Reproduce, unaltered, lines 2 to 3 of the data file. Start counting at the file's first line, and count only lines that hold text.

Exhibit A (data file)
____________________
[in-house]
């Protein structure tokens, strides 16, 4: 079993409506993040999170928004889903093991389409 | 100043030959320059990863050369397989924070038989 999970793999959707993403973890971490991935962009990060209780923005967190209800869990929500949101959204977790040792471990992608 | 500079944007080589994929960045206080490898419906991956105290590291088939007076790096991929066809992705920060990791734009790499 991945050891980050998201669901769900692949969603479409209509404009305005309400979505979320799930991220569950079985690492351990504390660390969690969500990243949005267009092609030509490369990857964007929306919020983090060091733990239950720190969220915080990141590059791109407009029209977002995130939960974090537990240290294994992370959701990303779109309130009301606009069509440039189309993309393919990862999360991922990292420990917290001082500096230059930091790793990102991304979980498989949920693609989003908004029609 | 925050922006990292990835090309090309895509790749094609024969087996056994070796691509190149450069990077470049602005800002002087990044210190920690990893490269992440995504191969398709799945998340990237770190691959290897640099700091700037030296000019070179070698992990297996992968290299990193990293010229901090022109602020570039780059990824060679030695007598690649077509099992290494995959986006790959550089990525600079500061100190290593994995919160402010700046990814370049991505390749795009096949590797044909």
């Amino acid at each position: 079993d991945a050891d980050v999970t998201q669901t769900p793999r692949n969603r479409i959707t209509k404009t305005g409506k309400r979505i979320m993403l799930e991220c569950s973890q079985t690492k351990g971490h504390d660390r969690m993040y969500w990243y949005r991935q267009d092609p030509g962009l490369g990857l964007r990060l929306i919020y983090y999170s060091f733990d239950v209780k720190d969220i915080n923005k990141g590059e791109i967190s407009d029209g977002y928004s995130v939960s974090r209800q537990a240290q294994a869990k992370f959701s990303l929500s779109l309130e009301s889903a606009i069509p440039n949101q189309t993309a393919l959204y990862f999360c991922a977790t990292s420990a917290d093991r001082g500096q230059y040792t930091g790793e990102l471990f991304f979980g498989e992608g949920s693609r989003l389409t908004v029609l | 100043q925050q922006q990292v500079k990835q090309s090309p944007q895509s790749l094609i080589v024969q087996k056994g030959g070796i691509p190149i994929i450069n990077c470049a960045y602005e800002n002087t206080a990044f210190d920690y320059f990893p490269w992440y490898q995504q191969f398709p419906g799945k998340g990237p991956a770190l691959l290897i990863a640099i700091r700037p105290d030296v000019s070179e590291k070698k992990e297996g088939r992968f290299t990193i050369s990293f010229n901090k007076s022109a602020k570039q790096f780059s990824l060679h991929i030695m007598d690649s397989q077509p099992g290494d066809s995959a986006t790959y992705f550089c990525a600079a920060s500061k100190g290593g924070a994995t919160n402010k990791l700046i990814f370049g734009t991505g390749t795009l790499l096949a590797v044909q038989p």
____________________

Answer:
């Protein structure tokens, strides 16, 4: 079993409506993040999170928004889903093991389409 | 100043030959320059990863050369397989924070038989 999970793999959707993403973890971490991935962009990060209780923005967190209800869990929500949101959204977790040792471990992608 | 500079944007080589994929960045206080490898419906991956105290590291088939007076790096991929066809992705920060990791734009790499 991945050891980050998201669901769900692949969603479409209509404009305005309400979505979320799930991220569950079985690492351990504390660390969690969500990243949005267009092609030509490369990857964007929306919020983090060091733990239950720190969220915080990141590059791109407009029209977002995130939960974090537990240290294994992370959701990303779109309130009301606009069509440039189309993309393919990862999360991922990292420990917290001082500096230059930091790793990102991304979980498989949920693609989003908004029609 | 925050922006990292990835090309090309895509790749094609024969087996056994070796691509190149450069990077470049602005800002002087990044210190920690990893490269992440995504191969398709799945998340990237770190691959290897640099700091700037030296000019070179070698992990297996992968290299990193990293010229901090022109602020570039780059990824060679030695007598690649077509099992290494995959986006790959550089990525600079500061100190290593994995919160402010700046990814370049991505390749795009096949590797044909």
């Amino acid at each position: 079993d991945a050891d980050v999970t998201q669901t769900p793999r692949n969603r479409i959707t209509k404009t305005g409506k309400r979505i979320m993403l799930e991220c569950s973890q079985t690492k351990g971490h504390d660390r969690m993040y969500w990243y949005r991935q267009d092609p030509g962009l490369g990857l964007r990060l929306i919020y983090y999170s060091f733990d239950v209780k720190d969220i915080n923005k990141g590059e791109i967190s407009d029209g977002y928004s995130v939960s974090r209800q537990a240290q294994a869990k992370f959701s990303l929500s779109l309130e009301s889903a606009i069509p440039n949101q189309t993309a393919l959204y990862f999360c991922a977790t990292s420990a917290d093991r001082g500096q230059y040792t930091g790793e990102l471990f991304f979980g498989e992608g949920s693609r989003l389409t908004v029609l | 100043q925050q922006q990292v500079k990835q090309s090309p944007q895509s790749l094609i080589v024969q087996k056994g030959g070796i691509p190149i994929i450069n990077c470049a960045y602005e800002n002087t206080a990044f210190d920690y320059f990893p490269w992440y490898q995504q191969f398709p419906g799945k998340g990237p991956a770190l691959l290897i990863a640099i700091r700037p105290d030296v000019s070179e590291k070698k992990e297996g088939r992968f290299t990193i050369s990293f010229n901090k007076s022109a602020k570039q790096f780059s990824l060679h991929i030695m007598d690649s397989q077509p099992g290494d066809s995959a986006t790959y992705f550089c990525a600079a920060s500061k100190g290593g924070a994995t919160n402010k990791l700046i990814f370049g734009t991505g390749t795009l790499l096949a590797v044909q038989p």